NEW EU COMMISSIONER FOR THE digital economy and society Günther Oettinger has followed his predecessor Neelie Kroes in a fondness for modern methods of communication. It is not clear, however, if he is a ‘digital native’ or just somebody who has been advised to get online by his officials. Having revealed that ‘I go online every day’ he followed up with the proud boast that ‘Sometimes I even put my own appointments into the calendar using my iPhone’. Unfazed by the lukewarm reception for these remarks he has already held a question and answer session on Twitter but got help from a German newswire to process the answers. He showed an interest in new rural broadband networks, though refused to say whether the EU could afford to fund them, and signalled a possibly tougher line on Google ‘we want to bring a degree of fairness into the relationship between the users, Google and its competitors’. There are rumours that the Commission will attempt to break Google’s operations in Europe into smaller parts. On the concept of ‘net neutrality’, the present situation where it is not possible for big internet users like video on-demand web sites to pay more for a faster connection, he sat on the fence. ‘Clearly-defined services could be made available at a higher performance level for an additional charge’ he hinted but ‘it must not lead to a degradation of general Internet standards’. Apparently calendar appointments are not the end of his cyber-talents. He has about 40 apps on his iPhone and his favourite predicts the weather as ‘I do not always want to take a coat with me if there is no need’.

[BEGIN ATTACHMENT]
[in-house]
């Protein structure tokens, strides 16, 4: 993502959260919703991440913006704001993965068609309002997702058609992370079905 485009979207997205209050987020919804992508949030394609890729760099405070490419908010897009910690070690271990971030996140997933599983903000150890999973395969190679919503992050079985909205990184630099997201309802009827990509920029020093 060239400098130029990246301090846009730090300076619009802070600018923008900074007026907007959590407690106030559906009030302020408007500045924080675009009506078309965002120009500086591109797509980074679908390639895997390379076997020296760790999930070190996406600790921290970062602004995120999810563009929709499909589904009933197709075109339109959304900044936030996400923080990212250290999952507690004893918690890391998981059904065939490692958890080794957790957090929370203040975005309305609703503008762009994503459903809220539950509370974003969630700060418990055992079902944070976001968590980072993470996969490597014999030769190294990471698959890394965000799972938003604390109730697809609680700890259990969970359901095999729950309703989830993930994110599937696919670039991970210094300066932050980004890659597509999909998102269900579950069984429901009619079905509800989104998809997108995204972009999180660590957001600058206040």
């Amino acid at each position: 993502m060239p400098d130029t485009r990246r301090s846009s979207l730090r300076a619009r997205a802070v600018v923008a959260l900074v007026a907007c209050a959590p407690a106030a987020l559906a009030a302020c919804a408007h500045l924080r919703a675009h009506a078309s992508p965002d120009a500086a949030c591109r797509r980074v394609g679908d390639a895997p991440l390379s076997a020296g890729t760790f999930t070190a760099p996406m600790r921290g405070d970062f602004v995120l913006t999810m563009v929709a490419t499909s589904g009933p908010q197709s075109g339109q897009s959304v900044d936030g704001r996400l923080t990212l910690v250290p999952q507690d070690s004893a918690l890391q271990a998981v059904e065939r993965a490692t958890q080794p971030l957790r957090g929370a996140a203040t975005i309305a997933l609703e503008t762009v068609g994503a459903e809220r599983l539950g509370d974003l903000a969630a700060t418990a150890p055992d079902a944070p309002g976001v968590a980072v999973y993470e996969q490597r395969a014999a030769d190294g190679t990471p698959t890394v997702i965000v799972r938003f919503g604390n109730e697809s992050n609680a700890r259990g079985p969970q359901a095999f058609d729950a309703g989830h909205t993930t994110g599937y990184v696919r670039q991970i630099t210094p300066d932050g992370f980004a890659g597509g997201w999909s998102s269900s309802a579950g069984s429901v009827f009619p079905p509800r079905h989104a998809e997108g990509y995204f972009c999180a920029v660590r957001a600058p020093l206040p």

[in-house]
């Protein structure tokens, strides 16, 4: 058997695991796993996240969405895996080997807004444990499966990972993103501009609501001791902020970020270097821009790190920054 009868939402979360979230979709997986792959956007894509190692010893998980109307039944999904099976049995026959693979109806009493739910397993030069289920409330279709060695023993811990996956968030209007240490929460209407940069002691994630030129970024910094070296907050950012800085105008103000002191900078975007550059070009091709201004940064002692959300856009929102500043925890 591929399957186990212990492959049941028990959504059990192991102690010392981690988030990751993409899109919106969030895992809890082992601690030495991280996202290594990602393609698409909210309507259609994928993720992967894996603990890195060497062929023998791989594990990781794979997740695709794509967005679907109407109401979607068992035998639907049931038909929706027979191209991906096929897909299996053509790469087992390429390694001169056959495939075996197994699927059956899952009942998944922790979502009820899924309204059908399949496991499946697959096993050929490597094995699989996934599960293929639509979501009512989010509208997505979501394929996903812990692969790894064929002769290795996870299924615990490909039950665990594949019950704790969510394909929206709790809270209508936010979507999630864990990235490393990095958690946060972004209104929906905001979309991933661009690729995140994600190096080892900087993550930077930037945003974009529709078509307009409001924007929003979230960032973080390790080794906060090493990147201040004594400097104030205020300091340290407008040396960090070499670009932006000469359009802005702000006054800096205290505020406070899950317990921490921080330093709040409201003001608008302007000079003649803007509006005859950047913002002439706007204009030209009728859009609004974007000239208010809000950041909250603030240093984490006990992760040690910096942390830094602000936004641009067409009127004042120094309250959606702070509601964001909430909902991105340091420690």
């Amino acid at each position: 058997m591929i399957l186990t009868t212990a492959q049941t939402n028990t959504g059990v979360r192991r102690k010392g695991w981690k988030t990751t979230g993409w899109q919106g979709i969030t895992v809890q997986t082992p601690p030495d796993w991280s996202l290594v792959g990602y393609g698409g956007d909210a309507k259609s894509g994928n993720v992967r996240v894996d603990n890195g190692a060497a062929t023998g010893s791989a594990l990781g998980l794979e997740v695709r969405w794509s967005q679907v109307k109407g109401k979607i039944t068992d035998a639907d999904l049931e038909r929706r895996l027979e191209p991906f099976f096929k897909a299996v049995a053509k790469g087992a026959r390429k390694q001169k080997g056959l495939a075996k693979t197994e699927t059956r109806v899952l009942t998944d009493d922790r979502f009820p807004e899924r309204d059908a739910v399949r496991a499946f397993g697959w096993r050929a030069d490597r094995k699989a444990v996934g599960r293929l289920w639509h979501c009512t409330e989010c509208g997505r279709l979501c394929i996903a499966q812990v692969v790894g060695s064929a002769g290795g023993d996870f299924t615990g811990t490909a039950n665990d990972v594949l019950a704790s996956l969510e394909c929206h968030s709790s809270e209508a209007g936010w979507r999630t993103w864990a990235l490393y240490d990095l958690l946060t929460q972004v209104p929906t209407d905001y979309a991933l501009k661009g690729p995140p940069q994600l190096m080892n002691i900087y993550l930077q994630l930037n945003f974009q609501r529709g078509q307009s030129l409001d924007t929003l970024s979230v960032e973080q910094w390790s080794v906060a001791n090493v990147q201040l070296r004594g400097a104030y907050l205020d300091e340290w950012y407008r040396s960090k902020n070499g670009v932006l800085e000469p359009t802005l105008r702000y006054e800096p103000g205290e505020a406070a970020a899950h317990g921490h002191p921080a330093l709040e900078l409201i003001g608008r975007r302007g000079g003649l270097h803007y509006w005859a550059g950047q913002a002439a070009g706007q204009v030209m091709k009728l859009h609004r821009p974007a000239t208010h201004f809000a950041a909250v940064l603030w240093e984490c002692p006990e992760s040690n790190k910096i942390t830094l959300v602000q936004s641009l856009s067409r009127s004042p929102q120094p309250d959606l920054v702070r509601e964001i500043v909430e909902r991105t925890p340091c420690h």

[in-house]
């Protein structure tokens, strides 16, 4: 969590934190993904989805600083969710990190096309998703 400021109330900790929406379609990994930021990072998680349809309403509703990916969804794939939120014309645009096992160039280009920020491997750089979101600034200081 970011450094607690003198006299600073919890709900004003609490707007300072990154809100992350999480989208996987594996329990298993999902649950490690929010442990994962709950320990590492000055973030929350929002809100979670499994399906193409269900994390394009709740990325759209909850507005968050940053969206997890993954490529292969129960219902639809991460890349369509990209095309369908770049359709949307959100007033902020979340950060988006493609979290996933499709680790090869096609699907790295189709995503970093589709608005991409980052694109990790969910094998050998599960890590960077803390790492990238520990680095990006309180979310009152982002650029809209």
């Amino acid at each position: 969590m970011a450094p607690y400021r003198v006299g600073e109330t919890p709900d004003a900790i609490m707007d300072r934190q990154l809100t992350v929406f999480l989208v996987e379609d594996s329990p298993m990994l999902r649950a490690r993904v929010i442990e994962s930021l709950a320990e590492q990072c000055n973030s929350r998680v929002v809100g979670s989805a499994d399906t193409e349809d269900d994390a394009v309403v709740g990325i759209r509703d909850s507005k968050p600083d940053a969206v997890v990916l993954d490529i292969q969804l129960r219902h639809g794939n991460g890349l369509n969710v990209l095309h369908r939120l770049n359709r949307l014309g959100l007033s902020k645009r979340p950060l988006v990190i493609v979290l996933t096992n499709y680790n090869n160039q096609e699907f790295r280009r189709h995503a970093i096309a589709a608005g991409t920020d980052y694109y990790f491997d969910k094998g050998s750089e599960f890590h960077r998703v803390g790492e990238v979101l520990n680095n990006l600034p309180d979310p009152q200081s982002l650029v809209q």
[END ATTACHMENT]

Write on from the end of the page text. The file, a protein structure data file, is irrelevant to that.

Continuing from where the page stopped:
Digital Commissioner Oettinger gets to grips with his new responsibilities